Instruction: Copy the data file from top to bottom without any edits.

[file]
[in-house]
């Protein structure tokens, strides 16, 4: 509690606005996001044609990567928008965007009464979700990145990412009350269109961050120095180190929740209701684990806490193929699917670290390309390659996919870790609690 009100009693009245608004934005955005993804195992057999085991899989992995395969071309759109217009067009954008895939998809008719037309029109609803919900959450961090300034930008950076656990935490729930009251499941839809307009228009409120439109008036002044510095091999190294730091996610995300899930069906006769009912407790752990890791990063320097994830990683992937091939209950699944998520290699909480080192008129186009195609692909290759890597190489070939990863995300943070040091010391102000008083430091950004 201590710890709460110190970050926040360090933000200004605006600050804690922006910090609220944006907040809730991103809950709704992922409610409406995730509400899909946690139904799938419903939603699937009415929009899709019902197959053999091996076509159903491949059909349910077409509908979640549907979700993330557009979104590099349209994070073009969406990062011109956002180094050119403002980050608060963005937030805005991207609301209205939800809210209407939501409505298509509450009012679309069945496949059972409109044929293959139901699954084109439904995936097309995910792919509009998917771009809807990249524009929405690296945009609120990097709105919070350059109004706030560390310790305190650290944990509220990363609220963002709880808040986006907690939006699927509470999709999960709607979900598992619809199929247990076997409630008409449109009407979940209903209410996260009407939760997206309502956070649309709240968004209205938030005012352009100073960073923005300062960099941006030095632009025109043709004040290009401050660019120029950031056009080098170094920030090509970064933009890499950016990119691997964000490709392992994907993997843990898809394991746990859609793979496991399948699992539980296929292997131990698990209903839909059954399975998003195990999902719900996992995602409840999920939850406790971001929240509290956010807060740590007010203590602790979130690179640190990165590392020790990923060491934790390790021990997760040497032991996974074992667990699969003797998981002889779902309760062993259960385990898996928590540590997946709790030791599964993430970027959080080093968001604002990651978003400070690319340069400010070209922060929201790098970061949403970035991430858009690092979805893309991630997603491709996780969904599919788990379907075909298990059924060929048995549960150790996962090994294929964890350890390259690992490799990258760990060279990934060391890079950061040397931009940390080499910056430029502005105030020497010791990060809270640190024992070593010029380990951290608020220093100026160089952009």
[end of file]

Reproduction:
[in-house]
């Protein structure tokens, strides 16, 4: 509690606005996001044609990567928008965007009464979700990145990412009350269109961050120095180190929740209701684990806490193929699917670290390309390659996919870790609690 009100009693009245608004934005955005993804195992057999085991899989992995395969071309759109217009067009954008895939998809008719037309029109609803919900959450961090300034930008950076656990935490729930009251499941839809307009228009409120439109008036002044510095091999190294730091996610995300899930069906006769009912407790752990890791990063320097994830990683992937091939209950699944998520290699909480080192008129186009195609692909290759890597190489070939990863995300943070040091010391102000008083430091950004 201590710890709460110190970050926040360090933000200004605006600050804690922006910090609220944006907040809730991103809950709704992922409610409406995730509400899909946690139904799938419903939603699937009415929009899709019902197959053999091996076509159903491949059909349910077409509908979640549907979700993330557009979104590099349209994070073009969406990062011109956002180094050119403002980050608060963005937030805005991207609301209205939800809210209407939501409505298509509450009012679309069945496949059972409109044929293959139901699954084109439904995936097309995910792919509009998917771009809807990249524009929405690296945009609120990097709105919070350059109004706030560390310790305190650290944990509220990363609220963002709880808040986006907690939006699927509470999709999960709607979900598992619809199929247990076997409630008409449109009407979940209903209410996260009407939760997206309502956070649309709240968004209205938030005012352009100073960073923005300062960099941006030095632009025109043709004040290009401050660019120029950031056009080098170094920030090509970064933009890499950016990119691997964000490709392992994907993997843990898809394991746990859609793979496991399948699992539980296929292997131990698990209903839909059954399975998003195990999902719900996992995602409840999920939850406790971001929240509290956010807060740590007010203590602790979130690179640190990165590392020790990923060491934790390790021990997760040497032991996974074992667990699969003797998981002889779902309760062993259960385990898996928590540590997946709790030791599964993430970027959080080093968001604002990651978003400070690319340069400010070209922060929201790098970061949403970035991430858009690092979805893309991630997603491709996780969904599919788990379907075909298990059924060929048995549960150790996962090994294929964890350890390259690992490799990258760990060279990934060391890079950061040397931009940390080499910056430029502005105030020497010791990060809270640190024992070593010029380990951290608020220093100026160089952009």